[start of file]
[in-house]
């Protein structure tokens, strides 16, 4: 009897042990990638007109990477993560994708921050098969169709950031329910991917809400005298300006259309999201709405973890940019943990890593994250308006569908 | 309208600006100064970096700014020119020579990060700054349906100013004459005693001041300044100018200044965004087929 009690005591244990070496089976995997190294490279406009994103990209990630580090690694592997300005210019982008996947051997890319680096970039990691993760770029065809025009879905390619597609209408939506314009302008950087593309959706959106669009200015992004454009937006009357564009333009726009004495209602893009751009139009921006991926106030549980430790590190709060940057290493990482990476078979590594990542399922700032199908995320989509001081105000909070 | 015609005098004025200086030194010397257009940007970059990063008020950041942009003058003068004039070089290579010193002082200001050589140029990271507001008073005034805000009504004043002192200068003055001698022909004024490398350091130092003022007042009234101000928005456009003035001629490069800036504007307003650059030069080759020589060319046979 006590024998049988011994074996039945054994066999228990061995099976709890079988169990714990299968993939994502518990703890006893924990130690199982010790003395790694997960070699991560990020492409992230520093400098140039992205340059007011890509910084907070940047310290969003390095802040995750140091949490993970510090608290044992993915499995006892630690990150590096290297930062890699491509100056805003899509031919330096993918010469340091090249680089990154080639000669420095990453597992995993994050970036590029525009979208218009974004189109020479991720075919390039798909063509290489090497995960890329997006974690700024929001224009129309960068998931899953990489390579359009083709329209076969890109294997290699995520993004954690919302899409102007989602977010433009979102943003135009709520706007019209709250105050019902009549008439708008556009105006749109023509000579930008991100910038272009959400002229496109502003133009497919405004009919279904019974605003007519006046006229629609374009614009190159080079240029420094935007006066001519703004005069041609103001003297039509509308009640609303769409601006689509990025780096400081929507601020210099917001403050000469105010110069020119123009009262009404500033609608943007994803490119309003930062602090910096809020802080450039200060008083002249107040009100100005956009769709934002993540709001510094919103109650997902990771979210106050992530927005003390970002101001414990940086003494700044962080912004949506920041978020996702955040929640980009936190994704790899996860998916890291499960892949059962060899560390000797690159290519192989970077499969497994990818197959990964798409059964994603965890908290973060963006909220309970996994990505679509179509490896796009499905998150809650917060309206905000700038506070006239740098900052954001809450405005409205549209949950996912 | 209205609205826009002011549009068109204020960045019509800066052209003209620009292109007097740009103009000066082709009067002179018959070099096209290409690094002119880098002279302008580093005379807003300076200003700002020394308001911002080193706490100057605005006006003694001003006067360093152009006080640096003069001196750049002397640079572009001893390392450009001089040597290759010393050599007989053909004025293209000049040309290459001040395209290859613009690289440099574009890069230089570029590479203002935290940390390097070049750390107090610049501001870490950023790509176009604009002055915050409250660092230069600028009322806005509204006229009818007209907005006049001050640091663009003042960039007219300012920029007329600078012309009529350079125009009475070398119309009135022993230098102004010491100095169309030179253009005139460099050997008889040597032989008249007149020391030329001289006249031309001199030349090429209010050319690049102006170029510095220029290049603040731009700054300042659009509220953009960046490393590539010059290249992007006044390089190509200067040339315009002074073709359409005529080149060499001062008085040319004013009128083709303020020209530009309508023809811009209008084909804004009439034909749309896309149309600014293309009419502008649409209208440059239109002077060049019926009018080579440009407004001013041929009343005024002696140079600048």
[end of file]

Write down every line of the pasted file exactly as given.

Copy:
[in-house]
């Protein structure tokens, strides 16, 4: 009897042990990638007109990477993560994708921050098969169709950031329910991917809400005298300006259309999201709405973890940019943990890593994250308006569908 | 309208600006100064970096700014020119020579990060700054349906100013004459005693001041300044100018200044965004087929 009690005591244990070496089976995997190294490279406009994103990209990630580090690694592997300005210019982008996947051997890319680096970039990691993760770029065809025009879905390619597609209408939506314009302008950087593309959706959106669009200015992004454009937006009357564009333009726009004495209602893009751009139009921006991926106030549980430790590190709060940057290493990482990476078979590594990542399922700032199908995320989509001081105000909070 | 015609005098004025200086030194010397257009940007970059990063008020950041942009003058003068004039070089290579010193002082200001050589140029990271507001008073005034805000009504004043002192200068003055001698022909004024490398350091130092003022007042009234101000928005456009003035001629490069800036504007307003650059030069080759020589060319046979 006590024998049988011994074996039945054994066999228990061995099976709890079988169990714990299968993939994502518990703890006893924990130690199982010790003395790694997960070699991560990020492409992230520093400098140039992205340059007011890509910084907070940047310290969003390095802040995750140091949490993970510090608290044992993915499995006892630690990150590096290297930062890699491509100056805003899509031919330096993918010469340091090249680089990154080639000669420095990453597992995993994050970036590029525009979208218009974004189109020479991720075919390039798909063509290489090497995960890329997006974690700024929001224009129309960068998931899953990489390579359009083709329209076969890109294997290699995520993004954690919302899409102007989602977010433009979102943003135009709520706007019209709250105050019902009549008439708008556009105006749109023509000579930008991100910038272009959400002229496109502003133009497919405004009919279904019974605003007519006046006229629609374009614009190159080079240029420094935007006066001519703004005069041609103001003297039509509308009640609303769409601006689509990025780096400081929507601020210099917001403050000469105010110069020119123009009262009404500033609608943007994803490119309003930062602090910096809020802080450039200060008083002249107040009100100005956009769709934002993540709001510094919103109650997902990771979210106050992530927005003390970002101001414990940086003494700044962080912004949506920041978020996702955040929640980009936190994704790899996860998916890291499960892949059962060899560390000797690159290519192989970077499969497994990818197959990964798409059964994603965890908290973060963006909220309970996994990505679509179509490896796009499905998150809650917060309206905000700038506070006239740098900052954001809450405005409205549209949950996912 | 209205609205826009002011549009068109204020960045019509800066052209003209620009292109007097740009103009000066082709009067002179018959070099096209290409690094002119880098002279302008580093005379807003300076200003700002020394308001911002080193706490100057605005006006003694001003006067360093152009006080640096003069001196750049002397640079572009001893390392450009001089040597290759010393050599007989053909004025293209000049040309290459001040395209290859613009690289440099574009890069230089570029590479203002935290940390390097070049750390107090610049501001870490950023790509176009604009002055915050409250660092230069600028009322806005509204006229009818007209907005006049001050640091663009003042960039007219300012920029007329600078012309009529350079125009009475070398119309009135022993230098102004010491100095169309030179253009005139460099050997008889040597032989008249007149020391030329001289006249031309001199030349090429209010050319690049102006170029510095220029290049603040731009700054300042659009509220953009960046490393590539010059290249992007006044390089190509200067040339315009002074073709359409005529080149060499001062008085040319004013009128083709303020020209530009309508023809811009209008084909804004009439034909749309896309149309600014293309009419502008649409209208440059239109002077060049019926009018080579440009407004001013041929009343005024002696140079600048």